I am often shocked by the length of supply lists that schools now publish and “require” their students to bring to class. 40 years ago supply lists were not so extensive. A fifth grade list would usually include two pencils, an eraser, a ruler, paper, and 1 ball point pen. I remember that at least one year the request included the demand that every student have a protractor. I was young and not too experienced and one young lady in my class was able to come up with some used pencils, a pen and ruler and paper but no protractor. I eventually bought her one with my own money which teachers have been doing since the beginning of modern education. I remember that even though I bought her one I leaned on her pretty hard about the protractor, in retrospect way too hard, telling her that surely her mom could make the effort to buy her a 5 cent(yeah I’m old) protractor. She replied simply and with no rancor that, “her mom wouldn’t spend the money on anything like that.” I was incredulous and probably publicly, to my shame, questioned her story in an attempt to shame her into bringing a protractor.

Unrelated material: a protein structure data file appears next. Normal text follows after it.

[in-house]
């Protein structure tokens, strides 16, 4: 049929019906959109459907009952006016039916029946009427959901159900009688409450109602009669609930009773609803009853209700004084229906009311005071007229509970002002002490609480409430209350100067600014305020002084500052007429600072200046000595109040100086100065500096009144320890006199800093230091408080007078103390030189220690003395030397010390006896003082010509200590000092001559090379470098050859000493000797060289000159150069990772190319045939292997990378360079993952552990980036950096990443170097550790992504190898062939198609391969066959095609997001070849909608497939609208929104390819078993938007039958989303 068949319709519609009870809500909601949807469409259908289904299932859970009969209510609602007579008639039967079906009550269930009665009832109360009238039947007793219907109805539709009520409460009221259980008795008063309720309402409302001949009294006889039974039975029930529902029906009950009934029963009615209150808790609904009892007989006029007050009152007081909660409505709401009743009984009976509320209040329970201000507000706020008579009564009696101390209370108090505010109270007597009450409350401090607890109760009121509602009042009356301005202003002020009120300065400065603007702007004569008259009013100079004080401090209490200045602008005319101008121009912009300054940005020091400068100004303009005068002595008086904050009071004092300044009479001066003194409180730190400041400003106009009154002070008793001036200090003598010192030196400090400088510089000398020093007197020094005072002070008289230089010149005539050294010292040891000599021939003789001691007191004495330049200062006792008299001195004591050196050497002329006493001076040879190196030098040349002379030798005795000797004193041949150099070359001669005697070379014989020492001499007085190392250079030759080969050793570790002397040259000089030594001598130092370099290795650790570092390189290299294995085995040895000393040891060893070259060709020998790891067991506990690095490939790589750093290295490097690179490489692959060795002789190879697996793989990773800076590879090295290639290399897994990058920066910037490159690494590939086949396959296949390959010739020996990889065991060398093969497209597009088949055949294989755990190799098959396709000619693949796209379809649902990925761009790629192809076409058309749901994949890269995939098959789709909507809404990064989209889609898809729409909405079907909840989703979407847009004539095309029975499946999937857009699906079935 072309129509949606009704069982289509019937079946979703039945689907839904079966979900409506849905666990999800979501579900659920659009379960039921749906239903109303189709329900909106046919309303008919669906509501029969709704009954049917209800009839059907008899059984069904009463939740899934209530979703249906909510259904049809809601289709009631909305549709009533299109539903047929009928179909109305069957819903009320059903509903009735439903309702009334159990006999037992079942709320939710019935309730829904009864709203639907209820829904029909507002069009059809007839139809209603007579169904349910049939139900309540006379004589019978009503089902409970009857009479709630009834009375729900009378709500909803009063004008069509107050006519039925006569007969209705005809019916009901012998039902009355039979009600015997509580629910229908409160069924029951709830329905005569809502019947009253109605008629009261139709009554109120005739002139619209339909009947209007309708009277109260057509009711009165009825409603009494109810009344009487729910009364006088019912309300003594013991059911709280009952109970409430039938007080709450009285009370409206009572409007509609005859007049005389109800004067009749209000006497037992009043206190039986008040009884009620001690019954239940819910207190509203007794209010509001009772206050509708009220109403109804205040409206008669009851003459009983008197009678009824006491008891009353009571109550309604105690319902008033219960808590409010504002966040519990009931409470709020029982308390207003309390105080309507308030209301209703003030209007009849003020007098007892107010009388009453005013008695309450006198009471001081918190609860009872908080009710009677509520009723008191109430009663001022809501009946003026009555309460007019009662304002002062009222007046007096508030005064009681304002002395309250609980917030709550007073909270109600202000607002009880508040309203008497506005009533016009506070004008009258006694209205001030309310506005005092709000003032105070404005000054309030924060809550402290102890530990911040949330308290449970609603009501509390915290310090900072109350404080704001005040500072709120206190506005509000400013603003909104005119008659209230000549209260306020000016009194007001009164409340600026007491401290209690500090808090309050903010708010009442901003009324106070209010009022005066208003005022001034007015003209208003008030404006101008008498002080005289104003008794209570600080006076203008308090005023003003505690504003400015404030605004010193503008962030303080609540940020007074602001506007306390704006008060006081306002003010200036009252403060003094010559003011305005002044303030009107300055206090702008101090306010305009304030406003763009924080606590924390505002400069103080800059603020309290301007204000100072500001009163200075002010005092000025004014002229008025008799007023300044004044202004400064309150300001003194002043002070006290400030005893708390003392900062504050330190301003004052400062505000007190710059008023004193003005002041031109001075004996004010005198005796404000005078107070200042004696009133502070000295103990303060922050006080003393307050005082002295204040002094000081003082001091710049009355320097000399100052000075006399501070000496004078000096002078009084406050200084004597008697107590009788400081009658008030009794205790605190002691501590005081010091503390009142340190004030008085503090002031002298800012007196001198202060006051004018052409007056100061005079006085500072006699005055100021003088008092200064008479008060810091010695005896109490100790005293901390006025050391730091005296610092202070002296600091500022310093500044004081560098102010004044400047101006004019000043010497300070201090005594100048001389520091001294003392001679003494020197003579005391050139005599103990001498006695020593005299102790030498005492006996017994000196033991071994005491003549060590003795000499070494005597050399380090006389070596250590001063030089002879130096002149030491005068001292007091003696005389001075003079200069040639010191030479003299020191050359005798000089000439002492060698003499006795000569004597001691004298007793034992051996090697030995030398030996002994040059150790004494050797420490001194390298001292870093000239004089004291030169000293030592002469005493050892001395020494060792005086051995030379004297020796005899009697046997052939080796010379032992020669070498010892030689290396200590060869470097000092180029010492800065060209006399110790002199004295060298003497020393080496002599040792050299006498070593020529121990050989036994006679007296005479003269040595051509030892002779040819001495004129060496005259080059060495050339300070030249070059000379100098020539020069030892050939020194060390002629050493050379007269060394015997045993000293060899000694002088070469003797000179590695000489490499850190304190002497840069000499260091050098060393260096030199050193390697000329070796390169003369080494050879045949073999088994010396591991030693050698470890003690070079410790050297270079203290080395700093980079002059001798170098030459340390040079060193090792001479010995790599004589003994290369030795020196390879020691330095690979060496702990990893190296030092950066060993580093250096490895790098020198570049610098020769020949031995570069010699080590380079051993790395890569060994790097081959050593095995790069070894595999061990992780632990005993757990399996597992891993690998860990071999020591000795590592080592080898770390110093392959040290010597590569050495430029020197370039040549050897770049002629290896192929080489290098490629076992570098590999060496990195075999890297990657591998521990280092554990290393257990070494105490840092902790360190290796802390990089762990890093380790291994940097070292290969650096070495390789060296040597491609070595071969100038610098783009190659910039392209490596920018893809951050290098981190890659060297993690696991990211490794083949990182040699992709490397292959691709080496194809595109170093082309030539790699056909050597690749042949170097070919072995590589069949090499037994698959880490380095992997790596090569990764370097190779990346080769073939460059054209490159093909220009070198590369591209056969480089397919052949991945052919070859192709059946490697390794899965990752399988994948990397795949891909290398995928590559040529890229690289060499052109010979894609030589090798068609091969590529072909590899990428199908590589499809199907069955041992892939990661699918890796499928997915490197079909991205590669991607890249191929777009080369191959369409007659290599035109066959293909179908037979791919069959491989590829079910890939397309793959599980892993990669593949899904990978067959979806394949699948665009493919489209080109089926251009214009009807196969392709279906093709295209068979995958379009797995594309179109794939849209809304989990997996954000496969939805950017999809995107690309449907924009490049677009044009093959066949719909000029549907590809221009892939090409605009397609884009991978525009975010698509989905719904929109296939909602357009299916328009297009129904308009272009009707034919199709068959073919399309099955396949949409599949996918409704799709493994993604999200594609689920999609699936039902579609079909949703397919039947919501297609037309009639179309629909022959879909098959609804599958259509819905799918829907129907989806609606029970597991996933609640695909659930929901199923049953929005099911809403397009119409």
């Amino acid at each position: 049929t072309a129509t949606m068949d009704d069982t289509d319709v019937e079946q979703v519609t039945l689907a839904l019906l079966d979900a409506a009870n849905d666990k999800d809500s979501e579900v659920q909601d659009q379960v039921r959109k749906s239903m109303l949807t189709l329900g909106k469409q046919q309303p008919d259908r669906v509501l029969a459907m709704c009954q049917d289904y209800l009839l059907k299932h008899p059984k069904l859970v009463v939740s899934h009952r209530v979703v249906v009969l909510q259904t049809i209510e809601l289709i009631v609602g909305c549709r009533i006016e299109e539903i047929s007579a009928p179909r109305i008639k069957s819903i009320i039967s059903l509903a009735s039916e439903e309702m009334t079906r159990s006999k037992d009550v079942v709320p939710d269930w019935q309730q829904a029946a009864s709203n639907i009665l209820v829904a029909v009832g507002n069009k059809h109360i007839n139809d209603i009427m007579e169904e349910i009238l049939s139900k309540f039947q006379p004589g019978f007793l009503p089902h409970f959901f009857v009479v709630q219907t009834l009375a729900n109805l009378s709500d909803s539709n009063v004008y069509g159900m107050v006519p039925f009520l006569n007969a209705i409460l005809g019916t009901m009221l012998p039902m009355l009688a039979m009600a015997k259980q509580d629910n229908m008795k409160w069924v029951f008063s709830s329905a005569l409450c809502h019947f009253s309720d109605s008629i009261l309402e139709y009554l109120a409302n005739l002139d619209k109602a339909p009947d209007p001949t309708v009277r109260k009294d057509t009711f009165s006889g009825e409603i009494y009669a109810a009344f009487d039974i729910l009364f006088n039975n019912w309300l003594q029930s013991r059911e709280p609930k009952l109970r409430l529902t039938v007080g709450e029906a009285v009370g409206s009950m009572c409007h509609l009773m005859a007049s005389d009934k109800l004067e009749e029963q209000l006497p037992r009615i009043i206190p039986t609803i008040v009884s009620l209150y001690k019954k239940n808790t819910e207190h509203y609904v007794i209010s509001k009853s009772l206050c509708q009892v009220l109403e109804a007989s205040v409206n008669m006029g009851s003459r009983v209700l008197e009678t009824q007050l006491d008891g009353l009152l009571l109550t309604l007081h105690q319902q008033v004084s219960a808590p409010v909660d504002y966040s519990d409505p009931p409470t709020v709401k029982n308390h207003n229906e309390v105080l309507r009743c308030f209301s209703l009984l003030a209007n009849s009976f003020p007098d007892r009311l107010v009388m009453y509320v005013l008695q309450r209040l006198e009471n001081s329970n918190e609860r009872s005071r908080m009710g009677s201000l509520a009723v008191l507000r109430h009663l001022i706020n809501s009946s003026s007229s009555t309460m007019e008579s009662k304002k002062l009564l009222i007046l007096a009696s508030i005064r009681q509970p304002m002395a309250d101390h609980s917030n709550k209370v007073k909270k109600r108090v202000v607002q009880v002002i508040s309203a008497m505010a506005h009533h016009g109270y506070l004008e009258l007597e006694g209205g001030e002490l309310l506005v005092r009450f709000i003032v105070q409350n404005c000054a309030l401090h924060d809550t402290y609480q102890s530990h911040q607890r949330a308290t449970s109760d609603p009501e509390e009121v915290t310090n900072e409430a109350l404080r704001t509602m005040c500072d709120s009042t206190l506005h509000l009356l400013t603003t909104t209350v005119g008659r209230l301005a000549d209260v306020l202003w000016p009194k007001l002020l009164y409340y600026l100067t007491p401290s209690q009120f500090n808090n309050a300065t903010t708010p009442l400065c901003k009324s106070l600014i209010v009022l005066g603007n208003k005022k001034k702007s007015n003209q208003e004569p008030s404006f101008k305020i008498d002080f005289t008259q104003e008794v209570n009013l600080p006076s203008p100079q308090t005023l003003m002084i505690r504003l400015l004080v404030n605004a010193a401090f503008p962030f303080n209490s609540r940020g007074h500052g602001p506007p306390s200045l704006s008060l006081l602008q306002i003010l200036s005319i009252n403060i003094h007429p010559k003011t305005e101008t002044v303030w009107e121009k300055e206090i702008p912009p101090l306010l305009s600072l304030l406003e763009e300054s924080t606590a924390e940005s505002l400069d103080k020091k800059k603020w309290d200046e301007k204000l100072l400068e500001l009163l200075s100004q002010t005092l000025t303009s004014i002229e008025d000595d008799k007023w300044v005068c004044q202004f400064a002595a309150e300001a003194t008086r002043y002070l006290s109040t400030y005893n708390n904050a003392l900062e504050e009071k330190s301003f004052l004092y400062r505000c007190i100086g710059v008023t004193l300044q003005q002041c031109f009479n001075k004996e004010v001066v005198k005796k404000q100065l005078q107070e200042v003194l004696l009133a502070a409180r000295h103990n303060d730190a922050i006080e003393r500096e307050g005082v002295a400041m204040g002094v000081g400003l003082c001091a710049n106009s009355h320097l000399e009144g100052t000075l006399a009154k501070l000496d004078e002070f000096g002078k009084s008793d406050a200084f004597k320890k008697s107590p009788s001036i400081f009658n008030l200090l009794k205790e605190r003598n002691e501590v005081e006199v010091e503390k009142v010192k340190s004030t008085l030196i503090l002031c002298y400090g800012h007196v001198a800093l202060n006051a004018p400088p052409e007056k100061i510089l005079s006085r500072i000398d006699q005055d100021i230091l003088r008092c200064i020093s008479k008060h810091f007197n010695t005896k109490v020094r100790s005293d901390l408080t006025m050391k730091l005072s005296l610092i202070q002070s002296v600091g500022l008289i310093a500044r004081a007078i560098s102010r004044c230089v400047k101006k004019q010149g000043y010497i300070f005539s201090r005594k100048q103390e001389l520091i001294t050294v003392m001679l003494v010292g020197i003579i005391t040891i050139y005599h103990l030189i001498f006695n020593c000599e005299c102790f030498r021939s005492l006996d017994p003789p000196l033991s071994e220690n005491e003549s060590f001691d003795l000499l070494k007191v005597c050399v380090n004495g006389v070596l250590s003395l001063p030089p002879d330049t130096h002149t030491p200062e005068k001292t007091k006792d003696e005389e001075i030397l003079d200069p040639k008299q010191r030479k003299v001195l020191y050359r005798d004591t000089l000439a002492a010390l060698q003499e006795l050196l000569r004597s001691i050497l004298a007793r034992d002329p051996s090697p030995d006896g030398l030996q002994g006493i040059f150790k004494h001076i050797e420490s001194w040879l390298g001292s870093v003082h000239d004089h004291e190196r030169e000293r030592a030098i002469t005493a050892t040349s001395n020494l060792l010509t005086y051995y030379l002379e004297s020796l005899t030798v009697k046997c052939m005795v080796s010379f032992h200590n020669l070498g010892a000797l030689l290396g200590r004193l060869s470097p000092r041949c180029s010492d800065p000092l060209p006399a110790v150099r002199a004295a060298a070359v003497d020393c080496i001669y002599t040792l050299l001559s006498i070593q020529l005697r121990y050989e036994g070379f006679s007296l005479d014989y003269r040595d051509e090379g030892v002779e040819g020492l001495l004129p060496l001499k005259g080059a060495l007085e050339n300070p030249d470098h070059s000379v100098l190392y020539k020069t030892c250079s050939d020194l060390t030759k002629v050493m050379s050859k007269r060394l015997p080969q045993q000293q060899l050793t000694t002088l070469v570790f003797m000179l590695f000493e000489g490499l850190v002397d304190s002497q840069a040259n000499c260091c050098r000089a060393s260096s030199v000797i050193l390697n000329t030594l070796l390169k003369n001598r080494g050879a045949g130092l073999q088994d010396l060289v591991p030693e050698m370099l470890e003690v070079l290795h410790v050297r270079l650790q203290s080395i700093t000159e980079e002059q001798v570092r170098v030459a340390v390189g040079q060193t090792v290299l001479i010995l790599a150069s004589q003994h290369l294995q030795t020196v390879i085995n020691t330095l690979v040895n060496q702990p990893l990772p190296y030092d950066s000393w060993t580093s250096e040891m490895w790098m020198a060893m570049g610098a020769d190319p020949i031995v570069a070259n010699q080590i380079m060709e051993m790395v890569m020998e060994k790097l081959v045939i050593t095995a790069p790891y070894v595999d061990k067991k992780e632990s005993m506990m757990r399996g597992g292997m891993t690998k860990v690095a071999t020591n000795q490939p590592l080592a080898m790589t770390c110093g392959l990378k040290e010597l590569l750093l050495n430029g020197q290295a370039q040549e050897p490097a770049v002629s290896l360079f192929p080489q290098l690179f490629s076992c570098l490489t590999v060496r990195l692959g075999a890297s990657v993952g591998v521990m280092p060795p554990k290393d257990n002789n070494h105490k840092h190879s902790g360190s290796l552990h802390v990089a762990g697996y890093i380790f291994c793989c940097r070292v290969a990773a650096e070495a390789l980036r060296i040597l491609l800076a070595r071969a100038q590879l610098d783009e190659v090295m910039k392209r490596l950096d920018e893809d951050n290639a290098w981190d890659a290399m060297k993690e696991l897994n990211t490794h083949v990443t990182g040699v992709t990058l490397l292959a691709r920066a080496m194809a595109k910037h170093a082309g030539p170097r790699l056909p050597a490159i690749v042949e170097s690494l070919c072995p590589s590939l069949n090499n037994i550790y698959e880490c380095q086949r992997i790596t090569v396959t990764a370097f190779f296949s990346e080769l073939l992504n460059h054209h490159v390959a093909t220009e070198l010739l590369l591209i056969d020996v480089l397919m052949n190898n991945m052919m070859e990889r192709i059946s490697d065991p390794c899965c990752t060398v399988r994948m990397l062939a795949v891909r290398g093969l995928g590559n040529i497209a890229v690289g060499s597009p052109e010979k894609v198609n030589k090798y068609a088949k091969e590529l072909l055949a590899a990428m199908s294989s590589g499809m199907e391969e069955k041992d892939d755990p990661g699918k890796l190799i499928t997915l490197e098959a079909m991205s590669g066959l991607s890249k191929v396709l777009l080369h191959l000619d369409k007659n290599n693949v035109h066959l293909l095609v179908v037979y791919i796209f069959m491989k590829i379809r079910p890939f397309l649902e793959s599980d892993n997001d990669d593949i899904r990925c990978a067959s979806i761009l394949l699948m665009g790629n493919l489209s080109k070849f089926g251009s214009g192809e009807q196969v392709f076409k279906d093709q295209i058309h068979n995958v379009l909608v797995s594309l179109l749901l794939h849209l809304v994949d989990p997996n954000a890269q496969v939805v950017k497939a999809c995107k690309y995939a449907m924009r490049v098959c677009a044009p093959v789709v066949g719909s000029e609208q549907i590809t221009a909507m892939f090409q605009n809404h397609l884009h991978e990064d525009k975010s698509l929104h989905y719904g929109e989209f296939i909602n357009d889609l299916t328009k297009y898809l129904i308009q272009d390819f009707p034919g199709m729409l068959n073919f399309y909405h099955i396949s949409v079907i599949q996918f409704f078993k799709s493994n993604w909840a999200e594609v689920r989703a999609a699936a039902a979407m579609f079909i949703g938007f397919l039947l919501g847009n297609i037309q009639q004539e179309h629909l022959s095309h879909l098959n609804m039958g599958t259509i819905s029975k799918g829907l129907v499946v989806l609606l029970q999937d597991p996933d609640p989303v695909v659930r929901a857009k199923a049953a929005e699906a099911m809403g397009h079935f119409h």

Later that fall she missed her bus and I gave her a ride home…… back then male teachers could actually give a child a ride home without fear of future accusations and a potential job loss. I discovered that she lived in a 3 room, asphalt shingle sided, broken back shack with her three brothers, mother and father in the local “wrong side of the tracks” everyone called dog-patch. The shack had a deeply rutted dirt driveway and only two glass windows left that weren’t boarded up. A shattered front door with various pieces of wood nailed to it holding it together and the remains of two junk cars, a graying collapsed garage, and an old refrigerator in the yard. A ratty and torn old sofa sat on the sagging and rotted-out front porch adding to the picture of abject poverty which was completed by a barking mutt of absolutely indeterminate parentage staked out on a way too heavy short chain in the center of a muddy circle in the nearly grass-less yard. An incongruously well-tended large vegetable garden in the back rounded out the picture of rural poverty.
Feeling quite dumb as I observed her living situation I knew she was right; Her mother not only wouldn’t but shouldn’t have spent any money on a protractor. I have never forgotten that lesson and now always try to follow the rule, not original to me, that first of all you must “try to imagine how it could be true,” before, not after you question any child, or adult for that matter, about what seems to be an completely unlikely story.
©2011 Richard Safris